York has refused to grant ride-hailing app Uber a licence to operate following a number of complaints in the city.
A committee at the City of York Council cited the complaints about the service and the well-publicised data protection breach as reasons behind the decision.
It followed a similar move by London in September, and a decision last week in Sheffield to also suspend the company’s licence.
Saf Din, chairman of the York Hackney Carriage Drivers Association, told a York council meeting on Tuesday night that Uber was “systematically abusing” local laws and “looking for loopholes” by using out-of-town vehicles.
He said: “The trade does not object to fair competition, but Uber are not a fair player in the public transport world in the UK.”
Uber’s licence was due to expire in York on Christmas Eve, having twice been granted clearance to operate in the city.
Last month, it was revealed the company had been the subject of a massive data breach which affected 2.7 million UK users of the app.
Image: Uber’s licence was also recently suspended in Sheffield
Hackers obtained personal details of 57 million customers and drivers worldwide, including people’s names, email address and mobile phone numbers.
Neil McGonigle, head of cities for the north of England for Uber, told the meeting there were 28,000 people who used the app in the city.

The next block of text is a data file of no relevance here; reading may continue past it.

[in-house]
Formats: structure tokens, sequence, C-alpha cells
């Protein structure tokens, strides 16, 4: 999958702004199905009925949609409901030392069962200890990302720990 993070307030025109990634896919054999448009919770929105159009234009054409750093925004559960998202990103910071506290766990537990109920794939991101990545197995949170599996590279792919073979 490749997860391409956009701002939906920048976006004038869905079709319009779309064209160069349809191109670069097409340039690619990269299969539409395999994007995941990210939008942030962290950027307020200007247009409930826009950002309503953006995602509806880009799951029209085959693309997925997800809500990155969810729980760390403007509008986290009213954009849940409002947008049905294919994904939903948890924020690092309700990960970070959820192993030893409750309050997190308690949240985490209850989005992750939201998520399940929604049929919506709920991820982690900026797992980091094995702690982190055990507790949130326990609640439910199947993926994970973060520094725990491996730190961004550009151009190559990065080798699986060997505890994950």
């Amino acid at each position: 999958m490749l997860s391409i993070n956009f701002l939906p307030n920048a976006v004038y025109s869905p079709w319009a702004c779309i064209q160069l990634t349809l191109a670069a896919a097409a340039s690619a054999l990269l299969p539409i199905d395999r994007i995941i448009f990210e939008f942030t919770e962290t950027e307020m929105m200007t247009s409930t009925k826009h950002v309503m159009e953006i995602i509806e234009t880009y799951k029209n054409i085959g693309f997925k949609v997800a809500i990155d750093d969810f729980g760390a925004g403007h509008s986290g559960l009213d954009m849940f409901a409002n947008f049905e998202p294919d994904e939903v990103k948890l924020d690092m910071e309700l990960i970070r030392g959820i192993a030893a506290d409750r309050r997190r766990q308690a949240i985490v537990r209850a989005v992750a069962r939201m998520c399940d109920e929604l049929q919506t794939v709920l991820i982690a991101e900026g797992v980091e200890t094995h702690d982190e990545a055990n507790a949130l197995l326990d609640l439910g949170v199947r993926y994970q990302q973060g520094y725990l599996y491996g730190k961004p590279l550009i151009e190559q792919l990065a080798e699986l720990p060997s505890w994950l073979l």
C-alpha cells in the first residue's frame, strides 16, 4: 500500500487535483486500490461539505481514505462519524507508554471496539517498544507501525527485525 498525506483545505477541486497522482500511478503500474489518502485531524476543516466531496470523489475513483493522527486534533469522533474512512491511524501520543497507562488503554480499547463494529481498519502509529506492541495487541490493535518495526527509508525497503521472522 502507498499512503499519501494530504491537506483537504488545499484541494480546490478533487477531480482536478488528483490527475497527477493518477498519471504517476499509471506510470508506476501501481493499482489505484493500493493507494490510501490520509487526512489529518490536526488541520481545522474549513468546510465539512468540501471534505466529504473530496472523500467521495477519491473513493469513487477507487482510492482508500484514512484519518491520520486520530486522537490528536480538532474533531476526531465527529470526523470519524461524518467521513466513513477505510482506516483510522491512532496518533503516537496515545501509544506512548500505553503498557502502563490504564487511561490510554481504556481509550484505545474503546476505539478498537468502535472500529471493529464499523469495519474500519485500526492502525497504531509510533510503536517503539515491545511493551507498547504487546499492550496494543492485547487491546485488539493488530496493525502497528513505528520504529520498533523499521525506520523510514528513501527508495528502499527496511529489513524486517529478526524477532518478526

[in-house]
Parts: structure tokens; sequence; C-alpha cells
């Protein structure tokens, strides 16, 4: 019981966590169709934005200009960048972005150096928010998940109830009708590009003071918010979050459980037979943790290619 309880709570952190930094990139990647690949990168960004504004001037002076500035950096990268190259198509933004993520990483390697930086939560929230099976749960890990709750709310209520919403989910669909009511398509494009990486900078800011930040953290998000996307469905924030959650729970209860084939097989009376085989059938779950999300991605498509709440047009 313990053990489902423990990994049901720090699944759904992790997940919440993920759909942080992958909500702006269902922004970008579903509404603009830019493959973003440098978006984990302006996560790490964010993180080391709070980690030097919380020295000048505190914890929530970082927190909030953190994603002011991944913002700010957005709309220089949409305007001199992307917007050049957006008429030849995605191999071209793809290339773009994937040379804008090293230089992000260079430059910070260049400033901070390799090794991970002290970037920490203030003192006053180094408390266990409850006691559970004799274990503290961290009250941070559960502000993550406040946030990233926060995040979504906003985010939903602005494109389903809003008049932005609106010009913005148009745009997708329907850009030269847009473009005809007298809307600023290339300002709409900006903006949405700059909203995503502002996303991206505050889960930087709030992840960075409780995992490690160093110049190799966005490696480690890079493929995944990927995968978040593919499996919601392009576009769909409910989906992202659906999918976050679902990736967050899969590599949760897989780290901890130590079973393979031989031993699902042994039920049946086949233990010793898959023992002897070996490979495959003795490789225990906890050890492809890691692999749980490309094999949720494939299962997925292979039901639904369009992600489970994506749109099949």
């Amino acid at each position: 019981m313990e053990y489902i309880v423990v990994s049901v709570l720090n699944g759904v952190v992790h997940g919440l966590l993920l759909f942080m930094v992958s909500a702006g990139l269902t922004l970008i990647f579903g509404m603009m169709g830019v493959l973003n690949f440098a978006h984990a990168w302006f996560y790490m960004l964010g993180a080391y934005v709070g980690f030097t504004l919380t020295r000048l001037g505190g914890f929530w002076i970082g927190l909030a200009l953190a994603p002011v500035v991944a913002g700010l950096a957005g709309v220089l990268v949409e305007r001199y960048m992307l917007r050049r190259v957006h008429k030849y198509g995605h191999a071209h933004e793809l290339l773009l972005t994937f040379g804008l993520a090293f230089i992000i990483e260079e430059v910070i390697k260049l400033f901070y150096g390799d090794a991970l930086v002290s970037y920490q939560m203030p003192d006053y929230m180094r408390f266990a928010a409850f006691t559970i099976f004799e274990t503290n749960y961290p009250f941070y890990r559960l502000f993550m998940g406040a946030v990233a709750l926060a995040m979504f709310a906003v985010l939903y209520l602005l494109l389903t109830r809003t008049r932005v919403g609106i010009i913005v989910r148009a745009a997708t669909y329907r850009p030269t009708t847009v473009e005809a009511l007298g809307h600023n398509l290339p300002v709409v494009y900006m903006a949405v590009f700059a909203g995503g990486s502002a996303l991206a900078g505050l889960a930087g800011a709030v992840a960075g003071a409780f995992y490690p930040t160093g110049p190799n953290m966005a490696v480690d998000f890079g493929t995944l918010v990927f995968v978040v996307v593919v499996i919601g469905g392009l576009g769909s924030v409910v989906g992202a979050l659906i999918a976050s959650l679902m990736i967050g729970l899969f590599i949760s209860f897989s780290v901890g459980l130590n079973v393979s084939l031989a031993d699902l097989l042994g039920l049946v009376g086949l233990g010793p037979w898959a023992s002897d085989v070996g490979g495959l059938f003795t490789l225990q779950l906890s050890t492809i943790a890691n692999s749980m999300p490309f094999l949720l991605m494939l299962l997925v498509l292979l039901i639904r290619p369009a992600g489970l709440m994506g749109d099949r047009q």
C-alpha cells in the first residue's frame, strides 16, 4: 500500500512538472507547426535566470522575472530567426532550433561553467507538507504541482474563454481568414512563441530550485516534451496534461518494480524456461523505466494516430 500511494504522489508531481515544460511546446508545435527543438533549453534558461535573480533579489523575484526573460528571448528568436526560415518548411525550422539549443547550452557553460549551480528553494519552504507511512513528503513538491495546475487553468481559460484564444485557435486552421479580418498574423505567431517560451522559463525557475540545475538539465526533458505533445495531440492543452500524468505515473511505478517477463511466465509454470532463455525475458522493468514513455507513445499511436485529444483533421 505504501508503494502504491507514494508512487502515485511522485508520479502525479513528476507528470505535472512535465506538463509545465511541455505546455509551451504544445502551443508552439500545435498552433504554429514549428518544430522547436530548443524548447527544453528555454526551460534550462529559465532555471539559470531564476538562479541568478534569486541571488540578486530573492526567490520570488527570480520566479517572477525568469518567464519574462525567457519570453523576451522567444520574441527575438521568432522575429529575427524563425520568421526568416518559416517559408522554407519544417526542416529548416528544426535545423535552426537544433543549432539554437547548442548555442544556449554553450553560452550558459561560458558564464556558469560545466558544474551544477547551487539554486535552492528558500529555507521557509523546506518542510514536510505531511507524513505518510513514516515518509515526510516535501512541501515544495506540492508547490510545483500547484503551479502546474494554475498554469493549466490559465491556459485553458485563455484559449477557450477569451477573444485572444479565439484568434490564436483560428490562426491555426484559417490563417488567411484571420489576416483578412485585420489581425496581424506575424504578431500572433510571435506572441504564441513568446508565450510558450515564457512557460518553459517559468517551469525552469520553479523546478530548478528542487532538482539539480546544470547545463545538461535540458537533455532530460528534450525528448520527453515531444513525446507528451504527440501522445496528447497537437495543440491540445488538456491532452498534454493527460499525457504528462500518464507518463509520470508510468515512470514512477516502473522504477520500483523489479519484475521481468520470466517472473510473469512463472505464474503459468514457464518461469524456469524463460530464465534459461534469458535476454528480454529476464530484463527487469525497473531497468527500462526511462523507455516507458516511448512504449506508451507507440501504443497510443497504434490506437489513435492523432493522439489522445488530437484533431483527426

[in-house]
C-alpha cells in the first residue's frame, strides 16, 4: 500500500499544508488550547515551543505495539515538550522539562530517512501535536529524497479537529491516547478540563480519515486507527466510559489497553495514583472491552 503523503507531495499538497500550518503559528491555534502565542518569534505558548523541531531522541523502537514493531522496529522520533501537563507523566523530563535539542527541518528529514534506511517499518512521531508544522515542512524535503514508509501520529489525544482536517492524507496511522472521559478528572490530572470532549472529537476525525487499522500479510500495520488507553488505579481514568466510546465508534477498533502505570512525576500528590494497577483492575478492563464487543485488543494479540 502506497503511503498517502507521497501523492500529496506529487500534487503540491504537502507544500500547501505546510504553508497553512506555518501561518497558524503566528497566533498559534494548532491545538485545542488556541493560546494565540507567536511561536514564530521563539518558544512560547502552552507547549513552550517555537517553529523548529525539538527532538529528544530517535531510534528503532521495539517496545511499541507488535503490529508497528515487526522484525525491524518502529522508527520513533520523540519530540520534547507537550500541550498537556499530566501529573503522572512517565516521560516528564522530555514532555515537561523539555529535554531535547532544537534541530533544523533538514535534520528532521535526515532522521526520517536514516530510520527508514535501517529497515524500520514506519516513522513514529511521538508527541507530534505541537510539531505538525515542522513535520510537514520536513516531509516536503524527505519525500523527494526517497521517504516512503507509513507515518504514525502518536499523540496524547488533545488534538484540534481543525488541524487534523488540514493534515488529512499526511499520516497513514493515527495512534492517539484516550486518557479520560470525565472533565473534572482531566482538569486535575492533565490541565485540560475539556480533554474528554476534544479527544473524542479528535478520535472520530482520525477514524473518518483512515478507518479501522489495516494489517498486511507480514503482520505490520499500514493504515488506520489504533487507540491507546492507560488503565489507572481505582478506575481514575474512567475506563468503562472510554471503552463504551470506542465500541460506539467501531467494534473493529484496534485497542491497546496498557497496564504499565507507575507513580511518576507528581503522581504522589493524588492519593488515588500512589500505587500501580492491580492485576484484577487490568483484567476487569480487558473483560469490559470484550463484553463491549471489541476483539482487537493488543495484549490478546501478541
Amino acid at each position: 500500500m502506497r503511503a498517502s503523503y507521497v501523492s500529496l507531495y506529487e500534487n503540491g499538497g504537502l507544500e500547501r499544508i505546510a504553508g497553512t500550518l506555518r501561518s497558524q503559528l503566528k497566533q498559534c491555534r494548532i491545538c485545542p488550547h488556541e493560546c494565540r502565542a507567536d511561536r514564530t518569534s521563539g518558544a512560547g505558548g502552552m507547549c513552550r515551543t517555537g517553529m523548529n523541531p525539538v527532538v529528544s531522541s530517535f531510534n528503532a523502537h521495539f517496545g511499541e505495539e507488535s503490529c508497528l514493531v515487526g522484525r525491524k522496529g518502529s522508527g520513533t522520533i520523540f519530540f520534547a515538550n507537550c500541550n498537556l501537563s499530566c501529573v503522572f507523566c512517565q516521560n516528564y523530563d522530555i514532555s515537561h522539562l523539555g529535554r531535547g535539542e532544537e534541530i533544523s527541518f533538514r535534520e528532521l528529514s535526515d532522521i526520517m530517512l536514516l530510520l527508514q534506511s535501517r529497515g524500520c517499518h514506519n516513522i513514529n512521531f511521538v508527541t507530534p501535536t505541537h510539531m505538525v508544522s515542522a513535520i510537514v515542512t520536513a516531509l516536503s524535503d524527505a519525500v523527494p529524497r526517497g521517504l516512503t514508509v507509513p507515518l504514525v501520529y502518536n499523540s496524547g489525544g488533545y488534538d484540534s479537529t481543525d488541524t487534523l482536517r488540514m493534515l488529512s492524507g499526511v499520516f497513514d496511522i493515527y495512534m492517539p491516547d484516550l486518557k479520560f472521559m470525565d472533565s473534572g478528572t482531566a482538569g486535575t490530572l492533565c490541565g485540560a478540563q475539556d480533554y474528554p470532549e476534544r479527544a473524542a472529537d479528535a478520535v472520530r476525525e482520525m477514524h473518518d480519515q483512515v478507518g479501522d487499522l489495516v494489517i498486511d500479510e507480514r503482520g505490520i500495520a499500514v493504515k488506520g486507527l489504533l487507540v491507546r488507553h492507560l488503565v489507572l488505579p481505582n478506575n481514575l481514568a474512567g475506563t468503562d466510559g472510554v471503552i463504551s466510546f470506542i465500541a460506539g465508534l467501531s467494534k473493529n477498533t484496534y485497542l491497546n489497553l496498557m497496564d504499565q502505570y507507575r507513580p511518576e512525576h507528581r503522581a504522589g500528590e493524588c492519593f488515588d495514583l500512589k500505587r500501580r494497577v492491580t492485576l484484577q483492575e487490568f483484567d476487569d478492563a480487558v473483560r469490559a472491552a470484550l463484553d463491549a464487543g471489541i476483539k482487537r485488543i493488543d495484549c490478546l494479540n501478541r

He said: “From our experience, the passengers love the ability to have the convenience of pressing a button to request a car, to take a trip without having to use cash at all and, from a safety point of view, being able to track every element of that journey.”
He added the company had been “open and co-operative” with the council in tackling issues, including where drivers had applied for hire illegally.
A report to the council found the authority had received 296 complaints in the previous 12 months relating to hackney carriages and private hire vehicles, of which more than half related to Uber drivers.
Details of the specific complaints were not made public.
More from Uber
Uber has 21 days to appeal the decision and can continue to operate in York until its licence expires or the appeal is heard.
The company’s appeal against Transport for London’s decision not to renew its licence will be heard next year.